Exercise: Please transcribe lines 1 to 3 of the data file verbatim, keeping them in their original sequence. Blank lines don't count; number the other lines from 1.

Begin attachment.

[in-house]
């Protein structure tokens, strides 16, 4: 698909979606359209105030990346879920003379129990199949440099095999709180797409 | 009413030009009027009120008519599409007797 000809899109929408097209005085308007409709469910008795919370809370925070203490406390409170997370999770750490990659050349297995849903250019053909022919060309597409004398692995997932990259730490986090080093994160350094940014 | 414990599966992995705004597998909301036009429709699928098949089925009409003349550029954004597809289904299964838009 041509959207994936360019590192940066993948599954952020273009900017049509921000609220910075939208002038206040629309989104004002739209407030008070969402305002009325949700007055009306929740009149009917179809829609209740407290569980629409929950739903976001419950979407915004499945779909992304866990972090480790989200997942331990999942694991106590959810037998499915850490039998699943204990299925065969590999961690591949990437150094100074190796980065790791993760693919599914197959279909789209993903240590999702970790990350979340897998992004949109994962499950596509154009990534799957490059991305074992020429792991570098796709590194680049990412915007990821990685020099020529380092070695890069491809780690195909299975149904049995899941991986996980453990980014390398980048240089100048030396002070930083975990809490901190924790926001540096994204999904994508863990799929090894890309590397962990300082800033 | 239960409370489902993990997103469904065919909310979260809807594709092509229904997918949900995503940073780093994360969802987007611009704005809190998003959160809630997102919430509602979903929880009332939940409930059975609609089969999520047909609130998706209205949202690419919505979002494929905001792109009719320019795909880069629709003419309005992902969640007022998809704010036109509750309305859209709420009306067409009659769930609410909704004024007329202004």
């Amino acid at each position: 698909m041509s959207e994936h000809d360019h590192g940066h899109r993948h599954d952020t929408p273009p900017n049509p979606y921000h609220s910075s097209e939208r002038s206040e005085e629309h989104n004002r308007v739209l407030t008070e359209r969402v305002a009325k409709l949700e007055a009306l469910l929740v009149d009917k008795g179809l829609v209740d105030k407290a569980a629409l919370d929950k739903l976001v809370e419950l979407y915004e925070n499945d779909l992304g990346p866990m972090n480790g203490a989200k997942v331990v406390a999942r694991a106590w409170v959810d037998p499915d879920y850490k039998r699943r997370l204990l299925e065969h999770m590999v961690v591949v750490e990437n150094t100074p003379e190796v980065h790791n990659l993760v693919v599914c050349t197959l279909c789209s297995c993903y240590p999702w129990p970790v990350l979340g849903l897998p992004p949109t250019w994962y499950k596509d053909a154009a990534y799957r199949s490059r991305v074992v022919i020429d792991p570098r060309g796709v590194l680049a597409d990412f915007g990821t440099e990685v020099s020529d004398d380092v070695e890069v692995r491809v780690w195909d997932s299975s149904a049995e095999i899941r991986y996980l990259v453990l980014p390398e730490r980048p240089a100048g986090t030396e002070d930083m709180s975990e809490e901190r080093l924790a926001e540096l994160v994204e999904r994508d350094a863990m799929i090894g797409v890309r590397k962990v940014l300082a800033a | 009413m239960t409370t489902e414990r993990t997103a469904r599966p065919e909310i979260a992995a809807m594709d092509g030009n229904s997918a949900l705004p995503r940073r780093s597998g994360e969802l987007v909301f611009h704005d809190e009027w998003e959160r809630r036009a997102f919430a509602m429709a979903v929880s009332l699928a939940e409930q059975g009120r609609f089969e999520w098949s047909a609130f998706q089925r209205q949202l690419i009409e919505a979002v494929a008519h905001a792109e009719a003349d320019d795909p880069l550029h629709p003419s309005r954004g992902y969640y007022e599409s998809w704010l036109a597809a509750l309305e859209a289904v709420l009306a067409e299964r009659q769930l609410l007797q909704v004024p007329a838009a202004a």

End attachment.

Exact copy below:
[in-house]
């Protein structure tokens, strides 16, 4: 698909979606359209105030990346879920003379129990199949440099095999709180797409 | 009413030009009027009120008519599409007797 000809899109929408097209005085308007409709469910008795919370809370925070203490406390409170997370999770750490990659050349297995849903250019053909022919060309597409004398692995997932990259730490986090080093994160350094940014 | 414990599966992995705004597998909301036009429709699928098949089925009409003349550029954004597809289904299964838009 041509959207994936360019590192940066993948599954952020273009900017049509921000609220910075939208002038206040629309989104004002739209407030008070969402305002009325949700007055009306929740009149009917179809829609209740407290569980629409929950739903976001419950979407915004499945779909992304866990972090480790989200997942331990999942694991106590959810037998499915850490039998699943204990299925065969590999961690591949990437150094100074190796980065790791993760693919599914197959279909789209993903240590999702970790990350979340897998992004949109994962499950596509154009990534799957490059991305074992020429792991570098796709590194680049990412915007990821990685020099020529380092070695890069491809780690195909299975149904049995899941991986996980453990980014390398980048240089100048030396002070930083975990809490901190924790926001540096994204999904994508863990799929090894890309590397962990300082800033 | 239960409370489902993990997103469904065919909310979260809807594709092509229904997918949900995503940073780093994360969802987007611009704005809190998003959160809630997102919430509602979903929880009332939940409930059975609609089969999520047909609130998706209205949202690419919505979002494929905001792109009719320019795909880069629709003419309005992902969640007022998809704010036109509750309305859209709420009306067409009659769930609410909704004024007329202004």
């Amino acid at each position: 698909m041509s959207e994936h000809d360019h590192g940066h899109r993948h599954d952020t929408p273009p900017n049509p979606y921000h609220s910075s097209e939208r002038s206040e005085e629309h989104n004002r308007v739209l407030t008070e359209r969402v305002a009325k409709l949700e007055a009306l469910l929740v009149d009917k008795g179809l829609v209740d105030k407290a569980a629409l919370d929950k739903l976001v809370e419950l979407y915004e925070n499945d779909l992304g990346p866990m972090n480790g203490a989200k997942v331990v406390a999942r694991a106590w409170v959810d037998p499915d879920y850490k039998r699943r997370l204990l299925e065969h999770m590999v961690v591949v750490e990437n150094t100074p003379e190796v980065h790791n990659l993760v693919v599914c050349t197959l279909c789209s297995c993903y240590p999702w129990p970790v990350l979340g849903l897998p992004p949109t250019w994962y499950k596509d053909a154009a990534y799957r199949s490059r991305v074992v022919i020429d792991p570098r060309g796709v590194l680049a597409d990412f915007g990821t440099e990685v020099s020529d004398d380092v070695e890069v692995r491809v780690w195909d997932s299975s149904a049995e095999i899941r991986y996980l990259v453990l980014p390398e730490r980048p240089a100048g986090t030396e002070d930083m709180s975990e809490e901190r080093l924790a926001e540096l994160v994204e999904r994508d350094a863990m799929i090894g797409v890309r590397k962990v940014l300082a800033a | 009413m239960t409370t489902e414990r993990t997103a469904r599966p065919e909310i979260a992995a809807m594709d092509g030009n229904s997918a949900l705004p995503r940073r780093s597998g994360e969802l987007v909301f611009h704005d809190e009027w998003e959160r809630r036009a997102f919430a509602m429709a979903v929880s009332l699928a939940e409930q059975g009120r609609f089969e999520w098949s047909a609130f998706q089925r209205q949202l690419i009409e919505a979002v494929a008519h905001a792109e009719a003349d320019d795909p880069l550029h629709p003419s309005r954004g992902y969640y007022e599409s998809w704010l036109a597809a509750l309305e859209a289904v709420l009306a067409e299964r009659q769930l609410l007797q909704v004024p007329a838009a202004a």